The verdant and blooming garden outside the family home in The Zone of Interest, nominated for 2024 Academy Awards including best picture and best director, could appear in some celebrity’s home tour on YouTube. In the yard, the mother swoops her baby down close to sniff various flowers. “This one is phlox,” she says.

But all is not lovely here. Audiences might have a hint from the two minutes of complete darkness that begin this razor-sharp film that something is wrong in this Eden. The family dog sprints anxiously through most of the immaculate shots, grabbing food off the sumptuously set tables and knocking things over. Just over the garden hedge, you can see the puffs of smoke from a train going by. At night, there is a strange red glow on the bedroom walls, and no one seems to be able to sleep.

This is 1944, and the Höss family live in their beautiful home next to the gate of Auschwitz concentration camp, of which Rudolf Höss is the commandant. This part of the story is historical fact: Höss was the real commandant of Auschwitz, responsible for creating an efficient machine for destroying human lives. He later confessed he’d overseen the killing of 3 million people.

But The Zone of Interest, an antiseptic term Nazis used to describe the area around Auschwitz, doesn’t include that kind of historical detail about World War II or the Holocaust. Director Jonathan Glazer, who spent ten years on this project and shot it on location at Auschwitz, knows audiences have seen many such movies and may, by now, be numb to their presentation of those horrors. Instead, he drops the audience straight into the Höss family life as they swim and eat birthday cake. Only slowly do we absorb the darkness behind the “life we’ve always dreamed of,” as Höss’s wife, Hedwig, describes it.

This is a horror movie, not a historical epic. The film shows no violence, which makes it all the more disturbing and unforgettable. It’s important to watch with a high-fidelity audio setup because the family’s picnics and play are peppered with distant gunshots and screams. Like many films about the Holocaust, Zone is an examination of evil and the corruption of human hearts—but in an unusual way for our cultural moment.

The last few years have seen an explosion of stories exploring how a villain became evil—think Cruella, Joker, or the Star Wars prequels. The true crime genre, too, is often more fascinated with the backstory of serial killers than with the stories of their victims. We have become accustomed to watching evil deeds explained, contextualized, maybe even justified.

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Zone is radical in its total disinterest in Höss’s backstory. It doesn’t explain his evil with a difficult childhood or a life-changing trauma. Evil deeds themselves seem to turn this family evil—and it is the entire family that’s corrupted, even the children. As Ecclesiastes 7:7 (ESV) notes, “Surely oppression drives the wise into madness, and a bribe corrupts the heart.”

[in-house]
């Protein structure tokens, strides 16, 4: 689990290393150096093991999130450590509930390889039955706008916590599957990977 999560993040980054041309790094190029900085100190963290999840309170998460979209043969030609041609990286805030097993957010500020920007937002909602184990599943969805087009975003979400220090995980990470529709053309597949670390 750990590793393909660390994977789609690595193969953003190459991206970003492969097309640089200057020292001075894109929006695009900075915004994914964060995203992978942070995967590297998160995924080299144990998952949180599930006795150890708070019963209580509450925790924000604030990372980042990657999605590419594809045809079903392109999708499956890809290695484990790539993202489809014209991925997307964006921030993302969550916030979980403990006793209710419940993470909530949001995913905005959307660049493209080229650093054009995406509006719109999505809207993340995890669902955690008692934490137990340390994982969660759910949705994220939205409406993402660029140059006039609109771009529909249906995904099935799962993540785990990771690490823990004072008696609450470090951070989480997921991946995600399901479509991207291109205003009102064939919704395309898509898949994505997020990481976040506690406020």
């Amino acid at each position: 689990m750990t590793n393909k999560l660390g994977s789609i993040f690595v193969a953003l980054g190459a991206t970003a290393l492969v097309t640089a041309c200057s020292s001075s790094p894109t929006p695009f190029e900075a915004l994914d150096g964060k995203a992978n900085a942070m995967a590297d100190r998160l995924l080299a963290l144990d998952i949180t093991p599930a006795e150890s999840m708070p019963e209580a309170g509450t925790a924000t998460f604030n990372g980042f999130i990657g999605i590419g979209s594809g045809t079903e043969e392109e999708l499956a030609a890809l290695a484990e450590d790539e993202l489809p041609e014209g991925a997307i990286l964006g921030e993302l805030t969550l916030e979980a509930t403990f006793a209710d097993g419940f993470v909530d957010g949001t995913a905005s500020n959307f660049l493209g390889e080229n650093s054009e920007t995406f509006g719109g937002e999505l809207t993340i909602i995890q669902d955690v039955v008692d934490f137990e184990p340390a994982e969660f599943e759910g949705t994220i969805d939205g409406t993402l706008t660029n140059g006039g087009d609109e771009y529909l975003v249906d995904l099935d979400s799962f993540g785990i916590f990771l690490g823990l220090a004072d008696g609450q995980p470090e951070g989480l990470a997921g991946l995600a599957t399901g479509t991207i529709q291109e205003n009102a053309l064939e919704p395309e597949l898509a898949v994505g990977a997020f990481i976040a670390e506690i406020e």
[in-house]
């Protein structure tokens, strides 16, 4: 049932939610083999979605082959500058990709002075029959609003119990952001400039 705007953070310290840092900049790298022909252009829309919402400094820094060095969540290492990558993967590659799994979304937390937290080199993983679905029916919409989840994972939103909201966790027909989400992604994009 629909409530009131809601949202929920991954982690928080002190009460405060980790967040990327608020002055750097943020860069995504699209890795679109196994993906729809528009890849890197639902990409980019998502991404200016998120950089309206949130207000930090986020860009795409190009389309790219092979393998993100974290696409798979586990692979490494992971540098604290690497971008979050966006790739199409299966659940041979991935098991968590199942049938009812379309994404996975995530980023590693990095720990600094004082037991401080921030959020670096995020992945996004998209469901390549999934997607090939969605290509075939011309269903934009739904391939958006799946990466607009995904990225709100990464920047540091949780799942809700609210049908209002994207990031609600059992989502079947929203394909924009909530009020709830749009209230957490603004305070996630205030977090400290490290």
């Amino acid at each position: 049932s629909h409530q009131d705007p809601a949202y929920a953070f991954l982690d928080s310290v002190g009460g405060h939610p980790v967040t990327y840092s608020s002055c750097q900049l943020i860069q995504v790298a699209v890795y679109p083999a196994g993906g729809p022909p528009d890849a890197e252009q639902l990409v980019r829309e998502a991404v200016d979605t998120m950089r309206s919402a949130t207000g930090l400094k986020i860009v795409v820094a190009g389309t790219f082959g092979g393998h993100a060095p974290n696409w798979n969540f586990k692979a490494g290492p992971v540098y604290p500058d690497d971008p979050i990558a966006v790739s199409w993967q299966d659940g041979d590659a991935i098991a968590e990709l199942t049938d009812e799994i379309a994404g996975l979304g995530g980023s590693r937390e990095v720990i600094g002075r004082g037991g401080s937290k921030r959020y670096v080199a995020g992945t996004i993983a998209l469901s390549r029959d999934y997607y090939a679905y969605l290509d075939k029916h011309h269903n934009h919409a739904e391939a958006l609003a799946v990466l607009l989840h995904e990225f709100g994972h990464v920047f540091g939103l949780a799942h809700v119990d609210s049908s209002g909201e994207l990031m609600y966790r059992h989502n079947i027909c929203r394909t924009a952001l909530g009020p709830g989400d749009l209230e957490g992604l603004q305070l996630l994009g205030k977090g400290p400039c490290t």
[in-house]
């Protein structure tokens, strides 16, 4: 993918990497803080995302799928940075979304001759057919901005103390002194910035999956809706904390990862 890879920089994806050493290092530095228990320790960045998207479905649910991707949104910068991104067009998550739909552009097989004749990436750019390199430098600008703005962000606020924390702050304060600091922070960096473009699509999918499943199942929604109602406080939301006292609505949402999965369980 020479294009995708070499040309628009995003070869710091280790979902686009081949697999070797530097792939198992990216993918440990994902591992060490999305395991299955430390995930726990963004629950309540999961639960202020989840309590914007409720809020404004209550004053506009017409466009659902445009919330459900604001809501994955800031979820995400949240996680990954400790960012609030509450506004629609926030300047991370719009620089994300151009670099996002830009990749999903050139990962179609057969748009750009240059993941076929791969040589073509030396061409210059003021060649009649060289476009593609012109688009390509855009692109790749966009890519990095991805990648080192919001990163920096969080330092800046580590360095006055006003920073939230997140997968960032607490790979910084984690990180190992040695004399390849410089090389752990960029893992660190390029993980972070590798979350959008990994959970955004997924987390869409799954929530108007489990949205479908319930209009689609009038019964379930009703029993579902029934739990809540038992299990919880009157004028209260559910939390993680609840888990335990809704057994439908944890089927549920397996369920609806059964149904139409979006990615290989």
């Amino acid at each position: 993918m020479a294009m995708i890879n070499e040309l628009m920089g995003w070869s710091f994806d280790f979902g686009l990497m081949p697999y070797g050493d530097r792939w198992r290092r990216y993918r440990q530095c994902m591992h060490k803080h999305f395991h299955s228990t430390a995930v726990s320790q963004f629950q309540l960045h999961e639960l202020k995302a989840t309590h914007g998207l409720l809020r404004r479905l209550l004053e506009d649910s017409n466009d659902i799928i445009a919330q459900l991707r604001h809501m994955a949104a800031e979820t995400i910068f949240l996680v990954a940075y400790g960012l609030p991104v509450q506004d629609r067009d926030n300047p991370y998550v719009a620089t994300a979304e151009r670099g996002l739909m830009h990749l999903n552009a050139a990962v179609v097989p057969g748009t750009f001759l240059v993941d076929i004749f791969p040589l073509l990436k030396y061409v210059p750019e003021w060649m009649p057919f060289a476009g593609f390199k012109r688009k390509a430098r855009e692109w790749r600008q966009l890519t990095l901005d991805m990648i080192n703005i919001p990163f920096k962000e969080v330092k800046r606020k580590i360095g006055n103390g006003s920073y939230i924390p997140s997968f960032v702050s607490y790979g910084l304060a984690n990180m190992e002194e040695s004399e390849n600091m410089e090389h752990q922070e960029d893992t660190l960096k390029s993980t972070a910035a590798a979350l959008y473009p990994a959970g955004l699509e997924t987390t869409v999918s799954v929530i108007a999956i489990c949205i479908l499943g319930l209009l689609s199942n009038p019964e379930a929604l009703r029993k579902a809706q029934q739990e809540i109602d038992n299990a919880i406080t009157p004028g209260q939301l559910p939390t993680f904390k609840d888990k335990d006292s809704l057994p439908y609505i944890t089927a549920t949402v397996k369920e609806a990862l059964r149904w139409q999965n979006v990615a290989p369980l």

As the story progresses, we start to see the many ways the family’s wrongdoing has deranged them, down to the way the children play together. The murders in the camp are unseen but wreaking havoc everywhere. I was reminded of a passage from Frederick Douglass’s autobiography, Narrative of the Life of Frederick Douglass, in which the former slave, abolitionist icon, and preacher was not preoccupied with the psychology or backstory of slaveholders. Instead, he examines how slavery not only brought evil into his life but corrupted the hearts of his masters too.

When Douglass is sold to a new mistress who had never owned a slave before, he recalls that when he met her, she was “a woman of the kindest heart and finest feelings.” “But alas!” he continued:

This kind heart had but a short time to remain such. The fatal poison of irresponsible power was already in her hands, and soon commenced its infernal work. That cheerful eye, under the influence of slavery, soon became red with rage; that voice, made all of sweet accord, changed to one of harsh and horrid discord; and that angelic face gave place to that of a demon.

The inverse of this heavy tale is Terrence Malick’s A Hidden Life, which tells the true story of an Austrian farmer who refused to fight for Nazi Germany. A Hidden Life also begins with a family in a kind of Eden. But where the family in Zone gains the world and loses their souls, the family of A Hidden Life sees their world fall apart, while their souls remain free. “Darkness is not dark to you,” the Christian farmer prays as he is beaten in a jail cell.

Zone’s darkness is very dark. It is an accurate depiction of its moment, when most Germans did not resist Adolf Hitler, but it also offers a glimpse of an alternative virtuous life via two night-vision sequences that are based on the true story of a 12-year-old who was part of the Polish resistance. These portions of the horror film are fleeting and too short—can’t we see more of that?

But that is not what the characters themselves seek: “They have all turned aside; together they have become corrupt” (Psalm 14:3, ESV). In The Zone of Interest, virtue is as rare as those glimpses in the night.

Emily Belz is a staff writer at Christianity Today.